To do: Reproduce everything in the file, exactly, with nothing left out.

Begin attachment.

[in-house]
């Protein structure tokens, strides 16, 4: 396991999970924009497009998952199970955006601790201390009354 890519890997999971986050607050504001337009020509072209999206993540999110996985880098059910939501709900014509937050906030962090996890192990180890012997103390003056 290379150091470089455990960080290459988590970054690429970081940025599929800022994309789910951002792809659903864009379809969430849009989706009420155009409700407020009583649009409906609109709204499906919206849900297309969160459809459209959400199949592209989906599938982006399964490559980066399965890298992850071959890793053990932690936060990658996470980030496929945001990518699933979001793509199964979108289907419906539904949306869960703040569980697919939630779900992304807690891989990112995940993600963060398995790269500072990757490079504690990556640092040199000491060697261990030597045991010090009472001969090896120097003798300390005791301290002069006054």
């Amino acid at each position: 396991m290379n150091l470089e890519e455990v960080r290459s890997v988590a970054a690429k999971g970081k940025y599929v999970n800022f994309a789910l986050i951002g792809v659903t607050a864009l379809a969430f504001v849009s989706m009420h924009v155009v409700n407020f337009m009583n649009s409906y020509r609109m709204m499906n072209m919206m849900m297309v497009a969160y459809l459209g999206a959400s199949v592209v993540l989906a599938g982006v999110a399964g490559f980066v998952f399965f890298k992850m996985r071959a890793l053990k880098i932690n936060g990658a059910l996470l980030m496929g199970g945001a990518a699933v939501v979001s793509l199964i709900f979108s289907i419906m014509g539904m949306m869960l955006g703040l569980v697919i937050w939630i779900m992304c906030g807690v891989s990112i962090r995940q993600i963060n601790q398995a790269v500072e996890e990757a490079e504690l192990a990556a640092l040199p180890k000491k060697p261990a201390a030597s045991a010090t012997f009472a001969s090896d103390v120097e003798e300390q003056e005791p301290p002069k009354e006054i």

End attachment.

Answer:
[in-house]
């Protein structure tokens, strides 16, 4: 396991999970924009497009998952199970955006601790201390009354 890519890997999971986050607050504001337009020509072209999206993540999110996985880098059910939501709900014509937050906030962090996890192990180890012997103390003056 290379150091470089455990960080290459988590970054690429970081940025599929800022994309789910951002792809659903864009379809969430849009989706009420155009409700407020009583649009409906609109709204499906919206849900297309969160459809459209959400199949592209989906599938982006399964490559980066399965890298992850071959890793053990932690936060990658996470980030496929945001990518699933979001793509199964979108289907419906539904949306869960703040569980697919939630779900992304807690891989990112995940993600963060398995790269500072990757490079504690990556640092040199000491060697261990030597045991010090009472001969090896120097003798300390005791301290002069006054």
């Amino acid at each position: 396991m290379n150091l470089e890519e455990v960080r290459s890997v988590a970054a690429k999971g970081k940025y599929v999970n800022f994309a789910l986050i951002g792809v659903t607050a864009l379809a969430f504001v849009s989706m009420h924009v155009v409700n407020f337009m009583n649009s409906y020509r609109m709204m499906n072209m919206m849900m297309v497009a969160y459809l459209g999206a959400s199949v592209v993540l989906a599938g982006v999110a399964g490559f980066v998952f399965f890298k992850m996985r071959a890793l053990k880098i932690n936060g990658a059910l996470l980030m496929g199970g945001a990518a699933v939501v979001s793509l199964i709900f979108s289907i419906m014509g539904m949306m869960l955006g703040l569980v697919i937050w939630i779900m992304c906030g807690v891989s990112i962090r995940q993600i963060n601790q398995a790269v500072e996890e990757a490079e504690l192990a990556a640092l040199p180890k000491k060697p261990a201390a030597s045991a010090t012997f009472a001969s090896d103390v120097e003798e300390q003056e005791p301290p002069k009354e006054i």